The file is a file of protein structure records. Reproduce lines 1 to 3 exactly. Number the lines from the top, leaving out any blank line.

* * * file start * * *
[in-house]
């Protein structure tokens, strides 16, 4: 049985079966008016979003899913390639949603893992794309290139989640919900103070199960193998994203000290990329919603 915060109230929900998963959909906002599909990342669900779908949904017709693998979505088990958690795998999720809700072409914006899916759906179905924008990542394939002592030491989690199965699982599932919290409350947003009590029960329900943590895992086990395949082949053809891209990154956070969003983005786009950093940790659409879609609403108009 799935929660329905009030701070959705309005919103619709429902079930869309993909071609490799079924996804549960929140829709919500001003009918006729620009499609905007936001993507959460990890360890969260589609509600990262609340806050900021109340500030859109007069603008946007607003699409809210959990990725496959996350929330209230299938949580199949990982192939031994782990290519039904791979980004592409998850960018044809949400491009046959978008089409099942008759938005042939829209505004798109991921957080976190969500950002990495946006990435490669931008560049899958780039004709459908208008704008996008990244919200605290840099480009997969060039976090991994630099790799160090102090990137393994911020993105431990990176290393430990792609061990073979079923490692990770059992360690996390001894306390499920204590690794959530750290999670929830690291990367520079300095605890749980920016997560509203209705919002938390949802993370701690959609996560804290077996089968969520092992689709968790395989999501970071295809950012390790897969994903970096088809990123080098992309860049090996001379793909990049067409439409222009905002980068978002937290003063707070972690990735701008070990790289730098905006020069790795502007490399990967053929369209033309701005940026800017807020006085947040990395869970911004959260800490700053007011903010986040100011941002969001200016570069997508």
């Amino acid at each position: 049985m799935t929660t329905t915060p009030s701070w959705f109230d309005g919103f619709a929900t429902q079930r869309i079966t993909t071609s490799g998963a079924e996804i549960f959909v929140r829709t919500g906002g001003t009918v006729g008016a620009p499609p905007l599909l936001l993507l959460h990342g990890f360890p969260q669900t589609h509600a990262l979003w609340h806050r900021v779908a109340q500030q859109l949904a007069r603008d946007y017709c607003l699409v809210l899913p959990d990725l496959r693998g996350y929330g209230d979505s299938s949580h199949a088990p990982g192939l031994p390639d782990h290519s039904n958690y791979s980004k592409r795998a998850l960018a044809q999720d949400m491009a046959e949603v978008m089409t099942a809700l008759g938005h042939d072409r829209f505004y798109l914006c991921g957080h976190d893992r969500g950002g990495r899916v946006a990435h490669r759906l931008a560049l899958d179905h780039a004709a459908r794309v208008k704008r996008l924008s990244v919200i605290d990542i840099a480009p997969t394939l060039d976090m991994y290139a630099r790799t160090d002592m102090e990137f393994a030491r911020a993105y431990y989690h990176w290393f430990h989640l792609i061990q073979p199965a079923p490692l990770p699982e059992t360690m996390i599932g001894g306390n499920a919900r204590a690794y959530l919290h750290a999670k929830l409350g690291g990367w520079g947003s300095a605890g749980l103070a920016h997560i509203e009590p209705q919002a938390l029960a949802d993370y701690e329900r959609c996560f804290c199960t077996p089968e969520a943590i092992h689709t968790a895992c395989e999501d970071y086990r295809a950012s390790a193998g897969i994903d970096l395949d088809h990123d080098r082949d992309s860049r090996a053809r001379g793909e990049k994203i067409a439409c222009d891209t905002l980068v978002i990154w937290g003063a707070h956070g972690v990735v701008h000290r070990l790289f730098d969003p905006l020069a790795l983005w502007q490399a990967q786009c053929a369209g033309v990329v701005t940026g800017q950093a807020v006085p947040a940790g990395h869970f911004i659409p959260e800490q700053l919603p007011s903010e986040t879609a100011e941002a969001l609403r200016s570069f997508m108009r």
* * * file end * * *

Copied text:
[in-house]
């Protein structure tokens, strides 16, 4: 049985079966008016979003899913390639949603893992794309290139989640919900103070199960193998994203000290990329919603 915060109230929900998963959909906002599909990342669900779908949904017709693998979505088990958690795998999720809700072409914006899916759906179905924008990542394939002592030491989690199965699982599932919290409350947003009590029960329900943590895992086990395949082949053809891209990154956070969003983005786009950093940790659409879609609403108009 799935929660329905009030701070959705309005919103619709429902079930869309993909071609490799079924996804549960929140829709919500001003009918006729620009499609905007936001993507959460990890360890969260589609509600990262609340806050900021109340500030859109007069603008946007607003699409809210959990990725496959996350929330209230299938949580199949990982192939031994782990290519039904791979980004592409998850960018044809949400491009046959978008089409099942008759938005042939829209505004798109991921957080976190969500950002990495946006990435490669931008560049899958780039004709459908208008704008996008990244919200605290840099480009997969060039976090991994630099790799160090102090990137393994911020993105431990990176290393430990792609061990073979079923490692990770059992360690996390001894306390499920204590690794959530750290999670929830690291990367520079300095605890749980920016997560509203209705919002938390949802993370701690959609996560804290077996089968969520092992689709968790395989999501970071295809950012390790897969994903970096088809990123080098992309860049090996001379793909990049067409439409222009905002980068978002937290003063707070972690990735701008070990790289730098905006020069790795502007490399990967053929369209033309701005940026800017807020006085947040990395869970911004959260800490700053007011903010986040100011941002969001200016570069997508």
């Amino acid at each position: 049985m799935t929660t329905t915060p009030s701070w959705f109230d309005g919103f619709a929900t429902q079930r869309i079966t993909t071609s490799g998963a079924e996804i549960f959909v929140r829709t919500g906002g001003t009918v006729g008016a620009p499609p905007l599909l936001l993507l959460h990342g990890f360890p969260q669900t589609h509600a990262l979003w609340h806050r900021v779908a109340q500030q859109l949904a007069r603008d946007y017709c607003l699409v809210l899913p959990d990725l496959r693998g996350y929330g209230d979505s299938s949580h199949a088990p990982g192939l031994p390639d782990h290519s039904n958690y791979s980004k592409r795998a998850l960018a044809q999720d949400m491009a046959e949603v978008m089409t099942a809700l008759g938005h042939d072409r829209f505004y798109l914006c991921g957080h976190d893992r969500g950002g990495r899916v946006a990435h490669r759906l931008a560049l899958d179905h780039a004709a459908r794309v208008k704008r996008l924008s990244v919200i605290d990542i840099a480009p997969t394939l060039d976090m991994y290139a630099r790799t160090d002592m102090e990137f393994a030491r911020a993105y431990y989690h990176w290393f430990h989640l792609i061990q073979p199965a079923p490692l990770p699982e059992t360690m996390i599932g001894g306390n499920a919900r204590a690794y959530l919290h750290a999670k929830l409350g690291g990367w520079g947003s300095a605890g749980l103070a920016h997560i509203e009590p209705q919002a938390l029960a949802d993370y701690e329900r959609c996560f804290c199960t077996p089968e969520a943590i092992h689709t968790a895992c395989e999501d970071y086990r295809a950012s390790a193998g897969i994903d970096l395949d088809h990123d080098r082949d992309s860049r090996a053809r001379g793909e990049k994203i067409a439409c222009d891209t905002l980068v978002i990154w937290g003063a707070h956070g972690v990735v701008h000290r070990l790289f730098d969003p905006l020069a790795l983005w502007q490399a990967q786009c053929a369209g033309v990329v701005t940026g800017q950093a807020v006085p947040a940790g990395h869970f911004i659409p959260e800490q700053l919603p007011s903010e986040t879609a100011e941002a969001l609403r200016s570069f997508m108009r």